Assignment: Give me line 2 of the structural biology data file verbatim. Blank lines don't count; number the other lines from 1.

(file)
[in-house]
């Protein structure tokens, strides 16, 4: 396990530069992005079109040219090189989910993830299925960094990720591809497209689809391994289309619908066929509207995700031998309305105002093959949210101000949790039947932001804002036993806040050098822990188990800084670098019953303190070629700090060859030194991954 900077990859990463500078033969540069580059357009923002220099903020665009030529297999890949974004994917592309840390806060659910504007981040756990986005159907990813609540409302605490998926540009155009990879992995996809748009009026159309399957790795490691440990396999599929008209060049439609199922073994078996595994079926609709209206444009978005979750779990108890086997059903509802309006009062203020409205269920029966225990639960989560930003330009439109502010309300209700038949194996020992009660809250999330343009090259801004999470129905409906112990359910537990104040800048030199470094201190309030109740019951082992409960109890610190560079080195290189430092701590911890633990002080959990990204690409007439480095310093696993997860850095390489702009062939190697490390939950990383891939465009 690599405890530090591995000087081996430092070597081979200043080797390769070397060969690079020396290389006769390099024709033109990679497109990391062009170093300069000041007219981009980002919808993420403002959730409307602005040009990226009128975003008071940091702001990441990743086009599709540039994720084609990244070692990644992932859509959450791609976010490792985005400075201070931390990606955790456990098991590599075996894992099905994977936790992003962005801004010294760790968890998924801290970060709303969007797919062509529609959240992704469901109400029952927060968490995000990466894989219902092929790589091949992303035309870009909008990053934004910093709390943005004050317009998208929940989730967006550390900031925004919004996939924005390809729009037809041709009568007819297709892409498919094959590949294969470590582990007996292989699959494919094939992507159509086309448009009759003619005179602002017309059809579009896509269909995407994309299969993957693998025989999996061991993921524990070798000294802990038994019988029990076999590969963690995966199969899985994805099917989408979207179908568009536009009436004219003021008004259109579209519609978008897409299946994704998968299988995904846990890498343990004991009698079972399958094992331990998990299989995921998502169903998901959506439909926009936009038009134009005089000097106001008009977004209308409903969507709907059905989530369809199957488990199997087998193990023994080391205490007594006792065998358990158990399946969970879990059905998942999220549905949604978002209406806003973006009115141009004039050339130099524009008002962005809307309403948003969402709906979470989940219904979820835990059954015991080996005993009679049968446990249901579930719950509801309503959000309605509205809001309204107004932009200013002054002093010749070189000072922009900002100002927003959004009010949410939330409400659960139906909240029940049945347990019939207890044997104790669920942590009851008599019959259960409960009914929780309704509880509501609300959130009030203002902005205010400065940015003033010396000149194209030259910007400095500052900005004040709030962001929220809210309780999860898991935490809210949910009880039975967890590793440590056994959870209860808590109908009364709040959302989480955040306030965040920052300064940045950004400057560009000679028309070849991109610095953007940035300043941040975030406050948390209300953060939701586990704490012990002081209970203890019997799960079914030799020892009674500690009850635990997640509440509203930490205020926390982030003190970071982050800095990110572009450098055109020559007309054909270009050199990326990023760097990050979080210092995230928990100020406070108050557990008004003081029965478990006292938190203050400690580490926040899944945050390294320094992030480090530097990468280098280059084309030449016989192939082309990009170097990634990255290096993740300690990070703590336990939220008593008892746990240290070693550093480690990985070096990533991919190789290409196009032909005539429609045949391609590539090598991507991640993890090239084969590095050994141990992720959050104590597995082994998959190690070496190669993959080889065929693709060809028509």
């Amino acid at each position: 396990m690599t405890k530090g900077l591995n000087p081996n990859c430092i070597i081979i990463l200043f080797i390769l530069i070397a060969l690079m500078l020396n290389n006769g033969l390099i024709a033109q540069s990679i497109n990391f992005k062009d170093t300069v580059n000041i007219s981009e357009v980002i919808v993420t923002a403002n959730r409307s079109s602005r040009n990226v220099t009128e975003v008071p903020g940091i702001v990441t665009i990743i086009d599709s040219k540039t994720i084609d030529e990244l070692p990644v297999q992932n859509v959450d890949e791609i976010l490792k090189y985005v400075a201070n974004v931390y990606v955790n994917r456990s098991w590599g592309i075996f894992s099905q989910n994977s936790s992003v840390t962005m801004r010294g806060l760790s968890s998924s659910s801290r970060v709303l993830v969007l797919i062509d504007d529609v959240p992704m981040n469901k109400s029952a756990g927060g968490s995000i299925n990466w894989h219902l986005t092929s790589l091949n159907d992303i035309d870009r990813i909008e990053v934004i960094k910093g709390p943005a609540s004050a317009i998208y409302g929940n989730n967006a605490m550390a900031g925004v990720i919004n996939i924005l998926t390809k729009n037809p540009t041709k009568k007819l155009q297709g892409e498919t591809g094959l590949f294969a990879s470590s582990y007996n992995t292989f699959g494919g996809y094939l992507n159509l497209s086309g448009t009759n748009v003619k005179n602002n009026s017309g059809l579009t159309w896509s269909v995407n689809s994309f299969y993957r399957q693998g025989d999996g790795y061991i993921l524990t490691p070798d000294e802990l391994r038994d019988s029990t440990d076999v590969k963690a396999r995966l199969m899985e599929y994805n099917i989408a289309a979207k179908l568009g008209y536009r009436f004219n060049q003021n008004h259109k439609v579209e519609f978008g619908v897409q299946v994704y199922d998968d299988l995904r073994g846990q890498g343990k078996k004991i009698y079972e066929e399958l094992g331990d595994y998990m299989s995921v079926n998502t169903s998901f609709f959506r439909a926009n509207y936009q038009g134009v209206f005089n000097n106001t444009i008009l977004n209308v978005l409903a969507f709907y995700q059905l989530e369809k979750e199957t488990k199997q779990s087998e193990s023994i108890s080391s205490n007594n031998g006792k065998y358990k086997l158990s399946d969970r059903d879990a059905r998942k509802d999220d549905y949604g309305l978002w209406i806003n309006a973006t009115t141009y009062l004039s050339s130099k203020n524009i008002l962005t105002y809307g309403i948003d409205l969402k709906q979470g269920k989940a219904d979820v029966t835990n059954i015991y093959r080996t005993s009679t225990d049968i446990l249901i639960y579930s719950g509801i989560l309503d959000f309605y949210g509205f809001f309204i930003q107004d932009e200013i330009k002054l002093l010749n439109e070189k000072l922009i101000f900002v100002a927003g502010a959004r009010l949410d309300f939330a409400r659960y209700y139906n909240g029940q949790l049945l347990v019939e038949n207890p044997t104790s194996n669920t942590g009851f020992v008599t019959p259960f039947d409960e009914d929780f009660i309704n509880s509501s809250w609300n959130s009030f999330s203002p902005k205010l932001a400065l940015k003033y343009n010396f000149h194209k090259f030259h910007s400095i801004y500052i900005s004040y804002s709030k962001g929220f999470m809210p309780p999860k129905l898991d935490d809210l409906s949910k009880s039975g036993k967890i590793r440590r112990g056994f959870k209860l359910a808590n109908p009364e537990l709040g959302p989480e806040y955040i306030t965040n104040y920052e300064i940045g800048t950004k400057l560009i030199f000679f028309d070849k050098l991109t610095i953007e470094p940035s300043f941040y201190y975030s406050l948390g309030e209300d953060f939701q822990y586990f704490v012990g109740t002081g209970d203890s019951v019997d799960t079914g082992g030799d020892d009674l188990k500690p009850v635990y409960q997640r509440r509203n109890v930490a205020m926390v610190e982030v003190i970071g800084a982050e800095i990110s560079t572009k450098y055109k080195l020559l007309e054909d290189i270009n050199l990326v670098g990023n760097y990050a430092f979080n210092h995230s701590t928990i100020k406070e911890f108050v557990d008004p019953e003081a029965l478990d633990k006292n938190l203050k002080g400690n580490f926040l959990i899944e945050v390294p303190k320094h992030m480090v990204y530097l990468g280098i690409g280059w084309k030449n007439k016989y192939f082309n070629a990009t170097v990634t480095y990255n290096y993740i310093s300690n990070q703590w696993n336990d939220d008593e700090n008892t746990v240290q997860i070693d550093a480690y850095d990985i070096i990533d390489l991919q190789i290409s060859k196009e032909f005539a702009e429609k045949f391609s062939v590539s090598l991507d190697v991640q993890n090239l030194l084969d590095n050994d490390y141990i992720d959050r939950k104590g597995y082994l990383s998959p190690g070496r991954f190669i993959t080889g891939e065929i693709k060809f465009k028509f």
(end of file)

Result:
């Protein structure tokens, strides 16, 4: 396990530069992005079109040219090189989910993830299925960094990720591809497209689809391994289309619908066929509207995700031998309305105002093959949210101000949790039947932001804002036993806040050098822990188990800084670098019953303190070629700090060859030194991954 900077990859990463500078033969540069580059357009923002220099903020665009030529297999890949974004994917592309840390806060659910504007981040756990986005159907990813609540409302605490998926540009155009990879992995996809748009009026159309399957790795490691440990396999599929008209060049439609199922073994078996595994079926609709209206444009978005979750779990108890086997059903509802309006009062203020409205269920029966225990639960989560930003330009439109502010309300209700038949194996020992009660809250999330343009090259801004999470129905409906112990359910537990104040800048030199470094201190309030109740019951082992409960109890610190560079080195290189430092701590911890633990002080959990990204690409007439480095310093696993997860850095390489702009062939190697490390939950990383891939465009 690599405890530090591995000087081996430092070597081979200043080797390769070397060969690079020396290389006769390099024709033109990679497109990391062009170093300069000041007219981009980002919808993420403002959730409307602005040009990226009128975003008071940091702001990441990743086009599709540039994720084609990244070692990644992932859509959450791609976010490792985005400075201070931390990606955790456990098991590599075996894992099905994977936790992003962005801004010294760790968890998924801290970060709303969007797919062509529609959240992704469901109400029952927060968490995000990466894989219902092929790589091949992303035309870009909008990053934004910093709390943005004050317009998208929940989730967006550390900031925004919004996939924005390809729009037809041709009568007819297709892409498919094959590949294969470590582990007996292989699959494919094939992507159509086309448009009759003619005179602002017309059809579009896509269909995407994309299969993957693998025989999996061991993921524990070798000294802990038994019988029990076999590969963690995966199969899985994805099917989408979207179908568009536009009436004219003021008004259109579209519609978008897409299946994704998968299988995904846990890498343990004991009698079972399958094992331990998990299989995921998502169903998901959506439909926009936009038009134009005089000097106001008009977004209308409903969507709907059905989530369809199957488990199997087998193990023994080391205490007594006792065998358990158990399946969970879990059905998942999220549905949604978002209406806003973006009115141009004039050339130099524009008002962005809307309403948003969402709906979470989940219904979820835990059954015991080996005993009679049968446990249901579930719950509801309503959000309605509205809001309204107004932009200013002054002093010749070189000072922009900002100002927003959004009010949410939330409400659960139906909240029940049945347990019939207890044997104790669920942590009851008599019959259960409960009914929780309704509880509501609300959130009030203002902005205010400065940015003033010396000149194209030259910007400095500052900005004040709030962001929220809210309780999860898991935490809210949910009880039975967890590793440590056994959870209860808590109908009364709040959302989480955040306030965040920052300064940045950004400057560009000679028309070849991109610095953007940035300043941040975030406050948390209300953060939701586990704490012990002081209970203890019997799960079914030799020892009674500690009850635990997640509440509203930490205020926390982030003190970071982050800095990110572009450098055109020559007309054909270009050199990326990023760097990050979080210092995230928990100020406070108050557990008004003081029965478990006292938190203050400690580490926040899944945050390294320094992030480090530097990468280098280059084309030449016989192939082309990009170097990634990255290096993740300690990070703590336990939220008593008892746990240290070693550093480690990985070096990533991919190789290409196009032909005539429609045949391609590539090598991507991640993890090239084969590095050994141990992720959050104590597995082994998959190690070496190669993959080889065929693709060809028509």